Lost & Found

I have an unfortunate habit of forgetting where I parked my car. Those who know me can attest. I’m the one you see wandering aimlessly – side streets, parking lots, parking garages – hoping that I’ll hear the familiar beep, as I repeatedly press lock/ unlock. Inevitably, it eventually beeps back, and a great sense of victory washes over. I can find my car amongst dozens of others in this infinite space, which must have been designed as a maze for the direction-impaired.

The sense of relief as my car gleams back at me, and momentary feelings of panic drift away, is so satisfying, the entire ordeal is almost worth it.

Almost. Until the next time (and there’s always a next time), when I hope and pray that this won’t be the time that I am forced to admit defeat, hail a cab, and send out a search party. Fortunately, I’ve never reported a lost car. And it always gives me a good laugh, once I’m safe and sound behind the wheel, eyes on the road ahead, cross streets fading in the rearview.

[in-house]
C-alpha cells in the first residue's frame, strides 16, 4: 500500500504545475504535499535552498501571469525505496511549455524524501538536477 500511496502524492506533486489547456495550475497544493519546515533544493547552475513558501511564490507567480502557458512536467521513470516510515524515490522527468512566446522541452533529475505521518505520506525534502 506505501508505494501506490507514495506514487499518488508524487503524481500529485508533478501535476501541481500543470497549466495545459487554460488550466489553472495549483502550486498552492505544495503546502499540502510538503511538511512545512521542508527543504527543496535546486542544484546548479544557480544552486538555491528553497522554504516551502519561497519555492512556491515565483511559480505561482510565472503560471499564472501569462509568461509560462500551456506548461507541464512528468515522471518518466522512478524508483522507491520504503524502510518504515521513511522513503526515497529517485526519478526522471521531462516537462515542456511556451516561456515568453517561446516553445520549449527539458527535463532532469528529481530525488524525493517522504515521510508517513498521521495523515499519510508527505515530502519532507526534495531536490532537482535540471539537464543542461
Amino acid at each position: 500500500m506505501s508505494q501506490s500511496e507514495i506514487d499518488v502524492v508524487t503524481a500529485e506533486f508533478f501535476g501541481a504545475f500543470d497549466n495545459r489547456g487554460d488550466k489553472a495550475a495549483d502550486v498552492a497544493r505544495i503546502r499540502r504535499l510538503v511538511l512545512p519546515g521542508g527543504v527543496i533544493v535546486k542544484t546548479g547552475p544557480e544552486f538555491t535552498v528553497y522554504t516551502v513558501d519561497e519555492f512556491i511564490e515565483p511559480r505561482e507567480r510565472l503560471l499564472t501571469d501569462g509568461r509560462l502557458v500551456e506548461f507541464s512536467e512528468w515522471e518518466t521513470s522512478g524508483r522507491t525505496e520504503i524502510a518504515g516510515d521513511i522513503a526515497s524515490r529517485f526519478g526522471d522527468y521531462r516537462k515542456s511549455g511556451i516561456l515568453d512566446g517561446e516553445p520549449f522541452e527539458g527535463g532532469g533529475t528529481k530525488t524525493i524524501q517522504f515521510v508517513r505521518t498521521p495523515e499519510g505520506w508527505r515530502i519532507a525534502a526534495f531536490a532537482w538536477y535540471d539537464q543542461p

Searching for lost objects, be they temporarily misplaced, permanently vanished, or purely forgotten, is a tireless pursuit. As is looking for things outside of ourselves when we would do better to look within.

I was recently reminded of this, as my outer world became transitionally unstable. I turned to my bank account, my apartment, my daily routine for meaning and order that could only come from adjusting my gaze back toward myself.

It’s easy to feel out of touch with ourselves when our lives become increasingly unpredictable. And perhaps this is one of the most compelling invitations to live our days one at a time.

But even when we cannot readily connect with that which has sustained us for so long, we can still rely on ourselves, our uncompromised, most authentic selves, as our landscapes change.

There will always be misplaced keys, lost sunglasses, and sock graveyards. Life will always ebb and flow. And through it all, we are always just an inner glance away from ourselves.

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